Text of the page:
Carniolan honey bee (Apis mellifera carnica)
Carniolan bees come from the Carniola region in Slovenia, as well as the upper parts of the Balkan Peninsula and the Eastern Alps. They have a small size and more hair than other subspecies, giving them a grayish appearance. Carniolan bees’ shining trait is their extreme peacefulness, making them safer and easier to work with than most other varieties. Also, they are less disposed to drifting to other hives or stealing from them. This, combined with their disease resistance, makes it less likely for them to contract and transmit illnesses.
Carniolan bees go through winters with a small number and consume less honey that way, which is another plus. In spring, however, their colonies grow quickly, and they may start to swarm due to overpopulation.
Caucasian honey bee (Apis mellifera caucasica)
These bees originate from the Central Caucasus. They are hairy, grayish, and calm like the Carniolan bees. Caucasian bees are larger, though, and have a distinctly long tongue that enables them to gather nectar from flowers that other bee types may not be able to access.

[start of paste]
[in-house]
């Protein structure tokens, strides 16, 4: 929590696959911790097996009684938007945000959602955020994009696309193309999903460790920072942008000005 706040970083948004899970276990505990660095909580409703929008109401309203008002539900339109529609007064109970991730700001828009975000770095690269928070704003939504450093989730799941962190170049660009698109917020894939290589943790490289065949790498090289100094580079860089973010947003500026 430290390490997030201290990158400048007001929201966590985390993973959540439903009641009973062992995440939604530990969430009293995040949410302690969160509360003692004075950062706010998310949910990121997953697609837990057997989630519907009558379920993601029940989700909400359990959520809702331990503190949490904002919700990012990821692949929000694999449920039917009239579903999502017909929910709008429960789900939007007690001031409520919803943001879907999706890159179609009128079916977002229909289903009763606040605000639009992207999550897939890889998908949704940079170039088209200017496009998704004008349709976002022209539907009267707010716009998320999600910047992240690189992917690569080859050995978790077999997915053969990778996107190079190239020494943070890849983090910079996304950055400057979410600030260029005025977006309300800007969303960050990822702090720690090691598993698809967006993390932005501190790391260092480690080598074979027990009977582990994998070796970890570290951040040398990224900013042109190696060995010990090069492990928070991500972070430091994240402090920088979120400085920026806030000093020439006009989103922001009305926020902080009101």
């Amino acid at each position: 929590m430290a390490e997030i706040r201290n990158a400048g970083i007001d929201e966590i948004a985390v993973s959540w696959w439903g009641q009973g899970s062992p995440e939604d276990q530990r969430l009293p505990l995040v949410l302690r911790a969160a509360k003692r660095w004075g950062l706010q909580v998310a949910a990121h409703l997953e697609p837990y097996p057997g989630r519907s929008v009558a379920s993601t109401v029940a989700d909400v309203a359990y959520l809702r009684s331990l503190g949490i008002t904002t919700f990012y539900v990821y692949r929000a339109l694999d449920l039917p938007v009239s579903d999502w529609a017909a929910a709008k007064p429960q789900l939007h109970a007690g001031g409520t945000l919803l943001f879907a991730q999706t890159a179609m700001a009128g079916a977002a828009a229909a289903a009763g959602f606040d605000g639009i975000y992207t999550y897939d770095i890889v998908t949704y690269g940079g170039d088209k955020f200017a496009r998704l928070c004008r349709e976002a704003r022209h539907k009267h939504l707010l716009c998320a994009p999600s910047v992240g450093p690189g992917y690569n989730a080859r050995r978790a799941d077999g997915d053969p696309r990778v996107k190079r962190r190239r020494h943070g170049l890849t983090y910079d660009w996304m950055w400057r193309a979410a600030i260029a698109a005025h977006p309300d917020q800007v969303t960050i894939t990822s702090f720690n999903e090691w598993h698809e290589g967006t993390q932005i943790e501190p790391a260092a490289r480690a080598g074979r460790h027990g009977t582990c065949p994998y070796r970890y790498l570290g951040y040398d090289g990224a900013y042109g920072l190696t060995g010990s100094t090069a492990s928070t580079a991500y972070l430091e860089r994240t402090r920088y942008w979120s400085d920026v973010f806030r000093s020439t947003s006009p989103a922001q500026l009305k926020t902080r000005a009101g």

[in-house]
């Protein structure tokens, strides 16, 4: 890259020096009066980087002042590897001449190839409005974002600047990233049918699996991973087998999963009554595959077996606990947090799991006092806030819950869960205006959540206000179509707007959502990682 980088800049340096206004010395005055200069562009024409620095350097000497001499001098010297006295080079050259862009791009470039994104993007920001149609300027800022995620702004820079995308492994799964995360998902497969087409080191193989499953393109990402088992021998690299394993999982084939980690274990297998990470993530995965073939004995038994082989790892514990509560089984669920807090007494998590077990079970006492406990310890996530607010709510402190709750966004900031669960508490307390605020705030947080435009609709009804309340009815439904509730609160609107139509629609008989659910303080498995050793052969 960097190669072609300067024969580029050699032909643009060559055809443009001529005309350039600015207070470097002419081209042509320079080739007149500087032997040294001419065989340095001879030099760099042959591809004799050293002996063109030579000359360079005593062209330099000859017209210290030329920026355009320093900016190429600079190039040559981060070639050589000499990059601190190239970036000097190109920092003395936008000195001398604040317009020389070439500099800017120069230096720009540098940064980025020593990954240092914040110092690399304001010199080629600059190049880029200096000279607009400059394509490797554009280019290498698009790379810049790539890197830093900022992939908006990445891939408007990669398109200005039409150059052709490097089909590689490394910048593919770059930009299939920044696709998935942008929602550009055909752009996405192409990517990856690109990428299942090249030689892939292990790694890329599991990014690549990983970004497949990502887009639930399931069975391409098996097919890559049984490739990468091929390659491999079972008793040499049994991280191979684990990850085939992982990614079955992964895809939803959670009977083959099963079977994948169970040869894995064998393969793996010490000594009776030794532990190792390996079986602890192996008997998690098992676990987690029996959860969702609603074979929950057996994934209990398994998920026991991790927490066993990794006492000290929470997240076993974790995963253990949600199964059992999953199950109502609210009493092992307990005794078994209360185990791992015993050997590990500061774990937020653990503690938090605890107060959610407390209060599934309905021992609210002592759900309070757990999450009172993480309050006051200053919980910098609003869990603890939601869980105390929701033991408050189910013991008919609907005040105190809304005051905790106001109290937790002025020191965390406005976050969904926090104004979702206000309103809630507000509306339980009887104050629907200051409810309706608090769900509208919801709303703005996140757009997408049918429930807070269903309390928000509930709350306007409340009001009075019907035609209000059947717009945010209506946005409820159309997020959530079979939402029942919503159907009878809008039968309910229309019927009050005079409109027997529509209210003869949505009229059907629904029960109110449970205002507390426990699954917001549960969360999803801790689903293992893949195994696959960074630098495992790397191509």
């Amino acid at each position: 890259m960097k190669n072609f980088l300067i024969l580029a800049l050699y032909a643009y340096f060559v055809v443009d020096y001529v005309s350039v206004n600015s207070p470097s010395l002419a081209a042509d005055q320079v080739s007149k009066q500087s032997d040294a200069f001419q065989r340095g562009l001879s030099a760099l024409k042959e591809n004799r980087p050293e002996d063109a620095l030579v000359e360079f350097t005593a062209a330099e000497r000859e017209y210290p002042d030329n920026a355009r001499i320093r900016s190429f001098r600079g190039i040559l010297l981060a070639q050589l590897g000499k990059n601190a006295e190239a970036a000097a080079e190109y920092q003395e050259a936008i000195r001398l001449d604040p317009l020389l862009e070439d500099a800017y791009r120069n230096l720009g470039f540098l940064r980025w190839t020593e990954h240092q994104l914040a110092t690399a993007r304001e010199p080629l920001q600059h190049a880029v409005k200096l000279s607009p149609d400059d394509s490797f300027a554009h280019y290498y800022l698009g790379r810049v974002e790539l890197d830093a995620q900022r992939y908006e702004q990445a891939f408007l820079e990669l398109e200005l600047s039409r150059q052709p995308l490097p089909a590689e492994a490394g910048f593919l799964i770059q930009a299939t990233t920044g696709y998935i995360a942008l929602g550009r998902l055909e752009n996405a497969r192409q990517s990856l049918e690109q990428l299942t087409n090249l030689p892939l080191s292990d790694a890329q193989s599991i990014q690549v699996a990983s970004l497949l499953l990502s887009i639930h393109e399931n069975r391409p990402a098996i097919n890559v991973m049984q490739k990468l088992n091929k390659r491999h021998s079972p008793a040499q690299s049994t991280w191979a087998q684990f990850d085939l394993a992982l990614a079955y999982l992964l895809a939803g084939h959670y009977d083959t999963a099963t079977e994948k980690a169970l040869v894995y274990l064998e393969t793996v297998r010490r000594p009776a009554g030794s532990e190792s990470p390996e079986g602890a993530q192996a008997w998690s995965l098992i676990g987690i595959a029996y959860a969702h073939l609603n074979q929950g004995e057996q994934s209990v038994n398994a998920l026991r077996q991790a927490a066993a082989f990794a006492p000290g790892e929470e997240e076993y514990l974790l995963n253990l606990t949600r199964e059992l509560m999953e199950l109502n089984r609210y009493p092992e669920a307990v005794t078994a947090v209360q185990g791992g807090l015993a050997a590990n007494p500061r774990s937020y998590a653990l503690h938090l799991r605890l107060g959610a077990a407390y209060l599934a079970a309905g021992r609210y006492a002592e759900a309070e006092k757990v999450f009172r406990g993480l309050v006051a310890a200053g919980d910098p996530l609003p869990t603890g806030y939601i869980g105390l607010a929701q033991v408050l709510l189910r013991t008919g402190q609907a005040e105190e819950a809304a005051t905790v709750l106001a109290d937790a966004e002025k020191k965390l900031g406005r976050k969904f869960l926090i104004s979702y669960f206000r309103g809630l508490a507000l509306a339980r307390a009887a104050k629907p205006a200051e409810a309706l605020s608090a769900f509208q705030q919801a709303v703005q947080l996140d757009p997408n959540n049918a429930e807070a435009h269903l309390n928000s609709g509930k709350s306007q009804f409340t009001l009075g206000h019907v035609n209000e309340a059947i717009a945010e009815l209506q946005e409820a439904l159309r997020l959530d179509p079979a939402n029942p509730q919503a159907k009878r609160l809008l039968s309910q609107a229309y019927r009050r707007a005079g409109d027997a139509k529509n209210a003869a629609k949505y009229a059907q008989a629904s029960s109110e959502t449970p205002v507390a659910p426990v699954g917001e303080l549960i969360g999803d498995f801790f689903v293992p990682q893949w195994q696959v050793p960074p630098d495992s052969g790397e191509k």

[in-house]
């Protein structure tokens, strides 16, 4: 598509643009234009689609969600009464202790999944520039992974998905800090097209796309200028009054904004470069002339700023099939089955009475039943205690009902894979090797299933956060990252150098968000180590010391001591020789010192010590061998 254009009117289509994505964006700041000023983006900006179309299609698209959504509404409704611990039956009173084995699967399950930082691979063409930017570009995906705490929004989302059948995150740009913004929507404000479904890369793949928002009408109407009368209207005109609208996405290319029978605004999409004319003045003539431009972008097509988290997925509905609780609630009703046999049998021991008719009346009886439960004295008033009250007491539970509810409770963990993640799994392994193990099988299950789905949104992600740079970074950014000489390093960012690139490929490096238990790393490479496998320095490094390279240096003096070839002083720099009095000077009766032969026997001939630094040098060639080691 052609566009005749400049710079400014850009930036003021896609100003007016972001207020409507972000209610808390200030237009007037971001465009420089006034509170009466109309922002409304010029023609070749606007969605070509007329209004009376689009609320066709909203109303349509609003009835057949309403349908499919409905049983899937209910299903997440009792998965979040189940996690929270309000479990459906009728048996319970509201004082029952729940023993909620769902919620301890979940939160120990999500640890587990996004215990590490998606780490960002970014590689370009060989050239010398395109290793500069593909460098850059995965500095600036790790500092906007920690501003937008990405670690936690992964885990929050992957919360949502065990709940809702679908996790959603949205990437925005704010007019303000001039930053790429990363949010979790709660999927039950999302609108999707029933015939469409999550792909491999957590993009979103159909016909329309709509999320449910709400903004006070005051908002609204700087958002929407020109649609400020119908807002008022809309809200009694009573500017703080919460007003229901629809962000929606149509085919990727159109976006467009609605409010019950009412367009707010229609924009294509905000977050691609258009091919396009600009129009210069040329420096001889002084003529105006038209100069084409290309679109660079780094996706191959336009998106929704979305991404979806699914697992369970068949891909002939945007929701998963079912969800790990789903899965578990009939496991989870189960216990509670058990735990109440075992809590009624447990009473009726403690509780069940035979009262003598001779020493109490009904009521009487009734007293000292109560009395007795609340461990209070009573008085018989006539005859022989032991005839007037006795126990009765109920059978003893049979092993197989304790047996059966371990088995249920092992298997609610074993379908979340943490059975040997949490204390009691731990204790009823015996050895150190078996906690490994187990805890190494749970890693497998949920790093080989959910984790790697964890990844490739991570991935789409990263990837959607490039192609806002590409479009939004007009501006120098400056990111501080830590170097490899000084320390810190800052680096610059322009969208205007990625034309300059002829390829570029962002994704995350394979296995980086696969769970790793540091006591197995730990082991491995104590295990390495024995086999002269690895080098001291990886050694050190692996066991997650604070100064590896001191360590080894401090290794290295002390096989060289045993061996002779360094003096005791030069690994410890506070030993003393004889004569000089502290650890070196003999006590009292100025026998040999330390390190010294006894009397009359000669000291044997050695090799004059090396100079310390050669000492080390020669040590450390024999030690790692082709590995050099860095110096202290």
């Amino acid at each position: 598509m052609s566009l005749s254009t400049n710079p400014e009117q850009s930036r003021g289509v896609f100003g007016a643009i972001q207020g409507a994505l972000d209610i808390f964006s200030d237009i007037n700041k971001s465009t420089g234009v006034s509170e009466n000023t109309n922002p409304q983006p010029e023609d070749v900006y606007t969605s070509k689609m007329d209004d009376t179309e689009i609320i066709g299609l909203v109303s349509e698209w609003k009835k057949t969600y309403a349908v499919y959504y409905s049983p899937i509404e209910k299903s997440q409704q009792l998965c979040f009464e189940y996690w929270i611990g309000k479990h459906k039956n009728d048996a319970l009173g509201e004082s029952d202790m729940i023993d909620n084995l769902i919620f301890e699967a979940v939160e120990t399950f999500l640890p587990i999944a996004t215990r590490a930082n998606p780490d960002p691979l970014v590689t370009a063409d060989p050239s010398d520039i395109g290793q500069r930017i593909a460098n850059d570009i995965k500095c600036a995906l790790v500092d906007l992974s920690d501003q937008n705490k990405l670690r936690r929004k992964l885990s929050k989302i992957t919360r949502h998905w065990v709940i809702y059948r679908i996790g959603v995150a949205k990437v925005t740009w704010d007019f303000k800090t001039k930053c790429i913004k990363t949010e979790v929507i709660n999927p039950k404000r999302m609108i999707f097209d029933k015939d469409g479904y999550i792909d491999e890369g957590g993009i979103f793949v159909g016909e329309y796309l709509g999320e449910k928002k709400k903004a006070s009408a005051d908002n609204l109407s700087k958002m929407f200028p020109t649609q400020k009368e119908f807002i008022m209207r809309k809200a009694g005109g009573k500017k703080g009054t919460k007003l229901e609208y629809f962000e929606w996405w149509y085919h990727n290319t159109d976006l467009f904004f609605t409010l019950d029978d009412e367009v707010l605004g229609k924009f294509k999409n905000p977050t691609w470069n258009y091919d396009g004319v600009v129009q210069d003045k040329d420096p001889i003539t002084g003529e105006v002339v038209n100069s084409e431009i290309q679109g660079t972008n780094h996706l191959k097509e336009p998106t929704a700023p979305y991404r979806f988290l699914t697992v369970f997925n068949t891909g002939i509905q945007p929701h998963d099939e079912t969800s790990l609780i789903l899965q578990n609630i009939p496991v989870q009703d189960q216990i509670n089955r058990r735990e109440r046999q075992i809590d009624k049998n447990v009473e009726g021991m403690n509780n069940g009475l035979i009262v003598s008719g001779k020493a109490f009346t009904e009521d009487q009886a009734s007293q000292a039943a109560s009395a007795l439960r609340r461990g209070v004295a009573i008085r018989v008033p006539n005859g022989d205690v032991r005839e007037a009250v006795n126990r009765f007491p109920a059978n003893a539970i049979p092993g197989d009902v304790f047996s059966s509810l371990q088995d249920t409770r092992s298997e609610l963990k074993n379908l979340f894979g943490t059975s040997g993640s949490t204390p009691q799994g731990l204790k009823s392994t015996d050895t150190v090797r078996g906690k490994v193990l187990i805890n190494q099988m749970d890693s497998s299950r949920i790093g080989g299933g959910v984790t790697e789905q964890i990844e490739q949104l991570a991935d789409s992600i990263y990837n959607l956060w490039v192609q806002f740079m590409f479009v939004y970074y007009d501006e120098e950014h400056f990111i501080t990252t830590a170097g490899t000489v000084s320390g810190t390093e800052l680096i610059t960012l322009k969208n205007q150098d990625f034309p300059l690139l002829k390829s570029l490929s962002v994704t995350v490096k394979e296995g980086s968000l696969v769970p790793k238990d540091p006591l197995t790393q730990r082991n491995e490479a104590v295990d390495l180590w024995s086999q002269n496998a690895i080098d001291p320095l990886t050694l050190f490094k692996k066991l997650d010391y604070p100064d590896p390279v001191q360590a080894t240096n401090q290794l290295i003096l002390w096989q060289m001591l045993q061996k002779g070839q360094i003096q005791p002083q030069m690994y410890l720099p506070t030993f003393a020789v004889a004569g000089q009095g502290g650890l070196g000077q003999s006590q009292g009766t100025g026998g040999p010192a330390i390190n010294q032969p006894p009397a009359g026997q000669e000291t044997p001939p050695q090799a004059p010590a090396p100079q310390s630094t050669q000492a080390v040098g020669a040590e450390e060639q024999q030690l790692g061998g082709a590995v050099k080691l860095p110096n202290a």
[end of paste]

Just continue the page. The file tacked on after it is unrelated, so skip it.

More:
It takes them a while to build up their colony, and their numbers peak around summer. In some locations where flowers bloom primarily in summer, this is a benefit. In others where flowers proliferate in spring, this is a disadvantage and leads to less honey production. Furthermore, they tend to use a large amount of propolis, a sticky substance that holds together their hives. Beekeepers may have difficulty in moving and viewing hive sections as a result.
Russian honey bee (Apis mellifera, regional to Russia)
Russian bees are a more recent stock that does not have a scientific subspecies distinction from general Apis mellifera bees. That being said, they have some unique attributes that made them desirable for import into the US. These bees adapted to life in an area where the bee parasite, the Varroa mite, is prevalent. Because of this, they have a resistance to Varroa mites, which are a threat in other parts of the world. Their hive-cleaning tendencies make them resistant to another parasite, the tracheal mite, as well.